Dubai: A 49-year-old chronic smoker of 30 years, whose daily intake of cigarettes went up to 20 at one point, has sought to share his story of quitting smoking in the hope that more people make a life-changing decision like him sooner than later.
Ahead of World No Tobacco Day on May 31, Indian expat Tony Thomas Jacob, father of two children, who lives with his wife and two children in Sharjah, said his story of transformation was compelling enough to inspire every smoker to kick the habit.
“I have been smoking for 30 years now. I started off during my college days in Mumbai, India. Then it seemed like the done thing, as it was fun, but it turned into an insidious habit.”
He said in the beginning, smoking was an occasional affair. “One or two cigarettes a day. However, as the habit got well entrenched, the frequency and the urge to smoke went up. When I moved to the UAE 27 years ago, I was in my early twenties. I used to smoke around five to six cigarettes a day. Gradually, the number went up to 14-15 cigarettes a day and eventually, I was smoking a pack of 20 cigarettes daily.”
However, in April 2022, everything changed. Jacob had a health scare and was forced to review his lifestyle. “Since the last two months, I have not smoked a single cigarette and the joy of being able to quit smoking is so empowering and exhilarating that I find it difficult to quantify.”
The turning point
The jolt that Jacob received two months ago started with a fever. “That was just a start and I took paracetamols. However, as days progressed, the fever persisted despite the medication. Slowly, it turned very high, so much so that I was severely fatigued, had terrible body pain and was unable to stand up on my feet. That is when I consulted a doctor at Aster Clinic, Sharjah. He ordered an X-ray and blood tests. The results showed some issues with my lungs. My blood count was low. In a span of a few days, I lost about 10kg weight and very quickly, my health spiralled out of control. I had trouble breathing and was admitted to the Aster Hospital, Qusais, under the care of Dr Mohammad Shafeeq, specialist pulmonologist.”
Further diagnostic tests revealed accumulation of water in Jacob’s left lung along with other complications. For the next 32 days that he was admitted in hospital, Jacob could not go out for a smoke. The hospital stay from April 14 to May 21 gave me time alone to reflect and introspect.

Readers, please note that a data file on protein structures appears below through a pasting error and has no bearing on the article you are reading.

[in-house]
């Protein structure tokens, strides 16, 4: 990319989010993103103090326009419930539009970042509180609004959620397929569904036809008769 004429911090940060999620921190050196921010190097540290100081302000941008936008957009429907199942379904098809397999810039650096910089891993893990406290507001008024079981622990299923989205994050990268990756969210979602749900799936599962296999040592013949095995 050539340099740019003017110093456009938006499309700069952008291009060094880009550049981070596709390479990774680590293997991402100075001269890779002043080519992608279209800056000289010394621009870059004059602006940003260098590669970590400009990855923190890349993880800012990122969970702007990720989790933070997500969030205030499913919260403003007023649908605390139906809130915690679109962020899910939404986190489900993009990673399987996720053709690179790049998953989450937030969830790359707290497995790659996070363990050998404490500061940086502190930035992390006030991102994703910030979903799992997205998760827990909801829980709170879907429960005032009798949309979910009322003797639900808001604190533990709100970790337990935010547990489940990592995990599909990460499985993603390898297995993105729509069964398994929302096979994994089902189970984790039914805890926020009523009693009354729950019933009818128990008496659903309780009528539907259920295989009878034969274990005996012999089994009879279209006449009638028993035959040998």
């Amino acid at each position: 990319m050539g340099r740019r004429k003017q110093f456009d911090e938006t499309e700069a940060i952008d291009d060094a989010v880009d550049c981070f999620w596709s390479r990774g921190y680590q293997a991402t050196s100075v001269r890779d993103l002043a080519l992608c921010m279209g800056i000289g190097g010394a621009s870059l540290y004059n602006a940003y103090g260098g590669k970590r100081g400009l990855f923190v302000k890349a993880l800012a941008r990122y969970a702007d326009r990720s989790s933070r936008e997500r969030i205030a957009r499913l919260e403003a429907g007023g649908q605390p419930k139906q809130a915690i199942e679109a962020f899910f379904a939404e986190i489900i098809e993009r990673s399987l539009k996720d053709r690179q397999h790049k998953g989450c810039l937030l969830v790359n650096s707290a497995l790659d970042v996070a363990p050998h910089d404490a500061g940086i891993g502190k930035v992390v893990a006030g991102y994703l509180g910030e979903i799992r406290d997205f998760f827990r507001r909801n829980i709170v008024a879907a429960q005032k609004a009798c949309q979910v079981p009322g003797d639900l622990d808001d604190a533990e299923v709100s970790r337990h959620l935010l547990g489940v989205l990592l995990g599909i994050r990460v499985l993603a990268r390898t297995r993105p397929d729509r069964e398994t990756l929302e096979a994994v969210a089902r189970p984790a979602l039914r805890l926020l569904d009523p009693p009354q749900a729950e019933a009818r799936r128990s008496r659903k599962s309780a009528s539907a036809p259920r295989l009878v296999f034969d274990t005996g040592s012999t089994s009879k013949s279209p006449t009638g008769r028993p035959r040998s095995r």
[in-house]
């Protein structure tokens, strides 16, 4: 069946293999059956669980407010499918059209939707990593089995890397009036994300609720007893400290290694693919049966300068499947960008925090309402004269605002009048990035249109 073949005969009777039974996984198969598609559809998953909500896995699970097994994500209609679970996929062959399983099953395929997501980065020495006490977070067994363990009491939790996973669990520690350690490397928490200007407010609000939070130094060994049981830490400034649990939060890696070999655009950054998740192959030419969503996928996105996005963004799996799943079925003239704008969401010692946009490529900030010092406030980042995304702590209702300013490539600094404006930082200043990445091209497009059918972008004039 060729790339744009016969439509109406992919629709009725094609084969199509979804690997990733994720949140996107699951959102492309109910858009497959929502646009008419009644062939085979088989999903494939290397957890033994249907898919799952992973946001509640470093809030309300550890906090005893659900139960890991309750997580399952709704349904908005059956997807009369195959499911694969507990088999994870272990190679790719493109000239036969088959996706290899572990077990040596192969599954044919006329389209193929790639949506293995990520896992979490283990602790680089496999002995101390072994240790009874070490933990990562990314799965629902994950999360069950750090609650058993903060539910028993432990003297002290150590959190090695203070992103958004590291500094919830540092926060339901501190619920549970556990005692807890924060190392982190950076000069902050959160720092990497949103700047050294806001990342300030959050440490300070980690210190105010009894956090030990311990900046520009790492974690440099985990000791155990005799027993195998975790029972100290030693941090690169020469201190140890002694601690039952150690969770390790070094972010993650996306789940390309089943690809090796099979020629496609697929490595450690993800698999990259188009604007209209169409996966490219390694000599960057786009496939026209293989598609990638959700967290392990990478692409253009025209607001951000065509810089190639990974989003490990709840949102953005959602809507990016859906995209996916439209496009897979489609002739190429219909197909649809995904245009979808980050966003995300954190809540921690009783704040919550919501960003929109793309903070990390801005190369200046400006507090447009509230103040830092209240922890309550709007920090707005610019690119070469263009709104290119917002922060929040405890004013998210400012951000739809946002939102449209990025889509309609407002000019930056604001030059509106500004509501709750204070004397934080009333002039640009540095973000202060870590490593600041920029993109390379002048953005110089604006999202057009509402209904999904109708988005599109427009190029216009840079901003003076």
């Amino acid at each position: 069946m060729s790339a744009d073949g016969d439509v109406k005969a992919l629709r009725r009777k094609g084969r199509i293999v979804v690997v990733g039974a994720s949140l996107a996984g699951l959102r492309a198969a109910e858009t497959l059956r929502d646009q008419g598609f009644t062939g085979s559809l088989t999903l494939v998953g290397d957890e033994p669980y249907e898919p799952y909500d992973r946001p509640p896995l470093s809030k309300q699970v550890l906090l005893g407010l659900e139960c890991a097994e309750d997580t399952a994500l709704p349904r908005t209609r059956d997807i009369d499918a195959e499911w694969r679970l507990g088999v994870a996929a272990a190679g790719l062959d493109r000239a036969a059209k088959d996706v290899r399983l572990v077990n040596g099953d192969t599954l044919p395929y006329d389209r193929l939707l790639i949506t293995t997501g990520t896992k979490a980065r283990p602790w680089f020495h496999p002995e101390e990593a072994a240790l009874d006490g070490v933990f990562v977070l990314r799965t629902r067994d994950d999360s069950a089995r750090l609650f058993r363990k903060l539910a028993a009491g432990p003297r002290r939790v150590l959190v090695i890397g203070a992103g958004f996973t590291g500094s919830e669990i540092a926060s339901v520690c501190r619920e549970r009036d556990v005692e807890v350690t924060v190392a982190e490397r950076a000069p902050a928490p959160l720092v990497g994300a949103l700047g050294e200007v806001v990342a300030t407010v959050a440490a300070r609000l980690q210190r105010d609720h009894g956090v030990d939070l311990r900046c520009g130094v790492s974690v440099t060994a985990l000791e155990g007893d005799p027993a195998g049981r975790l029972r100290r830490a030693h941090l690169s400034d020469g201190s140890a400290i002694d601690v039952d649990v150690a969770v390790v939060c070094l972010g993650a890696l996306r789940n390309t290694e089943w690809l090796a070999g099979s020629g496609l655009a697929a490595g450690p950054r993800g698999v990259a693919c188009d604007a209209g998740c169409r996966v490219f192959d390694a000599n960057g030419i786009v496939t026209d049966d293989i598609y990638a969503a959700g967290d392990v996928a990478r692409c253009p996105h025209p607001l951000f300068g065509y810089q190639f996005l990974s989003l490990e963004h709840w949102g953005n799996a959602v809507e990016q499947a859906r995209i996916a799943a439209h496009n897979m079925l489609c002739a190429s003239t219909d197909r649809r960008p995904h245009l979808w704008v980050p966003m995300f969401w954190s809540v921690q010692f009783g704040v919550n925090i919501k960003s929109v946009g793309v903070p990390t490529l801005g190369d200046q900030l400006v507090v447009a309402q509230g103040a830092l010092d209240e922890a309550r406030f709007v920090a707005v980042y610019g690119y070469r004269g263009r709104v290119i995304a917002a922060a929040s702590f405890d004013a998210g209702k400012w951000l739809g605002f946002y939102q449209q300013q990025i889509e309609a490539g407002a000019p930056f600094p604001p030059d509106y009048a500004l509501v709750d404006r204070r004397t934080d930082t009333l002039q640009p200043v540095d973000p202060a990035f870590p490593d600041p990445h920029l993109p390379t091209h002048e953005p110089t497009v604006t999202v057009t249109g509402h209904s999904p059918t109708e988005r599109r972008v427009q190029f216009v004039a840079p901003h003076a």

“My wife, who had a full-time job, was also managing running of the home and care of our children. The retrospection helped my resolve not to get back to smoking and that is how I decided to quit completely.”
Not easy, it’s a mind game
It was not easy. In fact, Jacob says it was a painful experience. “However, I am a person who cannot wean off slowly. The decision had to be sudden. Being alone on that hospital bed with a severe lung infection and host of other health complications, smoke cessation was sudden and drastic for me.”
Though it has been about two months since he quit smoking, Jacob admits he does get the urge sometimes. “It is a mind game. Once you train your mind, then a voice of caution within stops you. I am able to distract myself to overcome the urge.”
After quitting smoking, Jacob decided to become a teetotaler too. “The health benefits have begun showing. My taste buds have become more sensitised, I enjoy food better, have more time to spend with my children and above all, my lungs are healthier. I think it is important to have a strong sense of purpose to quit smoking. It is difficult to quit suddenly. In my case, all my previous attempts to quit had failed. However, when my health deteriorated, it was a do or die moment for me. People need to look for some strong purpose to help fight and overcome the urge to smoke.”
Calling on all smokers to wake up to the high lung cancer risk posed by smoking, Dr Shafeeq said, “Cigarette smoke releases over 5,000 chemicals and many of these are harmful and can cause cancer. These harmful chemicals enter our lungs, spread through the entire body and can damage the DNA in our body cells. The chemicals from cigarettes make it harder for the cells to repair any DNA damage. They also damage parts of the DNA that protect us from cancer. It is the build-up of DNA damage in the same cell over time that leads to cancer."
Dr Shafeeq added that both shisha and cigarette smoking inflict prolonged damage.
“Our bodies are designed to deal with a bit of damage, but they often can’t cope with the amount of harmful chemicals in tobacco smoke. Both the amounts you smoke and the length of time you have been smoking for, affect your cancer risk. The more cigarettes you smoke a day, the higher your risk of cancer, the number of years you spend smoking affects your cancer risk most strongly.”